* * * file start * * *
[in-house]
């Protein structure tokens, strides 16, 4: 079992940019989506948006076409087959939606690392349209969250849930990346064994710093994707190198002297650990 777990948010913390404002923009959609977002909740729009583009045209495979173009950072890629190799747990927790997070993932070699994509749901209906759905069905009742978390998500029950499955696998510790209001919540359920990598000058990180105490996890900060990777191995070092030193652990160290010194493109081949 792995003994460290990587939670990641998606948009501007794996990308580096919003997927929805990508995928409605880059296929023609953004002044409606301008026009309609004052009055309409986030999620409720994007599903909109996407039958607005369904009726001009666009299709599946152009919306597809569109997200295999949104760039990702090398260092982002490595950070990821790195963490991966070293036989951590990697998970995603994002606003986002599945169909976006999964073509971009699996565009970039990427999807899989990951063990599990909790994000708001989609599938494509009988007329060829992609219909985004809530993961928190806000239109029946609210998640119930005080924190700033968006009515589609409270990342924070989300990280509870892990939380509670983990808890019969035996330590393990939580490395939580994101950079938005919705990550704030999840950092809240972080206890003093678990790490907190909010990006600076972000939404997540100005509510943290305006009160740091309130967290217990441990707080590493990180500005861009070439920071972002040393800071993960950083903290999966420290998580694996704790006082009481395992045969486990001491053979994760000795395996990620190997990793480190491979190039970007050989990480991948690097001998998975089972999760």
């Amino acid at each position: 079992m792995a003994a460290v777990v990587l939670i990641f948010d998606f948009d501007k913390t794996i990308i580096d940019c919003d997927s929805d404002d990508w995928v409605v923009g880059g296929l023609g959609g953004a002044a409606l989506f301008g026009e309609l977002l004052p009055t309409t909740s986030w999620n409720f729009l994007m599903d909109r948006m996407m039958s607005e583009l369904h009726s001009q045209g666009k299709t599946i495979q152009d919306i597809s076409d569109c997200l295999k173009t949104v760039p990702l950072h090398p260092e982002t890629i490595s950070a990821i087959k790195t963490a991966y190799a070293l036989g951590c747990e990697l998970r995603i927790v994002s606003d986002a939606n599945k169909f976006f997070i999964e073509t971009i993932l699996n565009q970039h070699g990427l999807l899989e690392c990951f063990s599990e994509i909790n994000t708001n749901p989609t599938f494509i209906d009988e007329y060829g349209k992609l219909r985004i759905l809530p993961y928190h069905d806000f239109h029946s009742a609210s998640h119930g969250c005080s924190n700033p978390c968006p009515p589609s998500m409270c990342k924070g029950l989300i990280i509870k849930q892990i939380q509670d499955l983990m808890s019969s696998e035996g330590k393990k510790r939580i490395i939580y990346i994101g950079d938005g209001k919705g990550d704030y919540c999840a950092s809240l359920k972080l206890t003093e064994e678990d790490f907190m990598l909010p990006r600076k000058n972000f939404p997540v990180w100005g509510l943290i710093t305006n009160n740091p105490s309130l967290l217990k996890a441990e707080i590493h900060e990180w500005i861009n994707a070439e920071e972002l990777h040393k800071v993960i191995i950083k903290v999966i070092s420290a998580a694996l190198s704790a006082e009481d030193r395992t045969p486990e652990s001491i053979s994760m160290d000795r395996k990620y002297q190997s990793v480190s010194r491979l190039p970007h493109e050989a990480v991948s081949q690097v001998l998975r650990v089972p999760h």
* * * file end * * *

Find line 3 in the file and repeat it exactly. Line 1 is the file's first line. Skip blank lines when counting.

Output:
């Amino acid at each position: 079992m792995a003994a460290v777990v990587l939670i990641f948010d998606f948009d501007k913390t794996i990308i580096d940019c919003d997927s929805d404002d990508w995928v409605v923009g880059g296929l023609g959609g953004a002044a409606l989506f301008g026009e309609l977002l004052p009055t309409t909740s986030w999620n409720f729009l994007m599903d909109r948006m996407m039958s607005e583009l369904h009726s001009q045209g666009k299709t599946i495979q152009d919306i597809s076409d569109c997200l295999k173009t949104v760039p990702l950072h090398p260092e982002t890629i490595s950070a990821i087959k790195t963490a991966y190799a070293l036989g951590c747990e990697l998970r995603i927790v994002s606003d986002a939606n599945k169909f976006f997070i999964e073509t971009i993932l699996n565009q970039h070699g990427l999807l899989e690392c990951f063990s599990e994509i909790n994000t708001n749901p989609t599938f494509i209906d009988e007329y060829g349209k992609l219909r985004i759905l809530p993961y928190h069905d806000f239109h029946s009742a609210s998640h119930g969250c005080s924190n700033p978390c968006p009515p589609s998500m409270c990342k924070g029950l989300i990280i509870k849930q892990i939380q509670d499955l983990m808890s019969s696998e035996g330590k393990k510790r939580i490395i939580y990346i994101g950079d938005g209001k919705g990550d704030y919540c999840a950092s809240l359920k972080l206890t003093e064994e678990d790490f907190m990598l909010p990006r600076k000058n972000f939404p997540v990180w100005g509510l943290i710093t305006n009160n740091p105490s309130l967290l217990k996890a441990e707080i590493h900060e990180w500005i861009n994707a070439e920071e972002l990777h040393k800071v993960i191995i950083k903290v999966i070092s420290a998580a694996l190198s704790a006082e009481d030193r395992t045969p486990e652990s001491i053979s994760m160290d000795r395996k990620y002297q190997s990793v480190s010194r491979l190039p970007h493109e050989a990480v991948s081949q690097v001998l998975r650990v089972p999760h």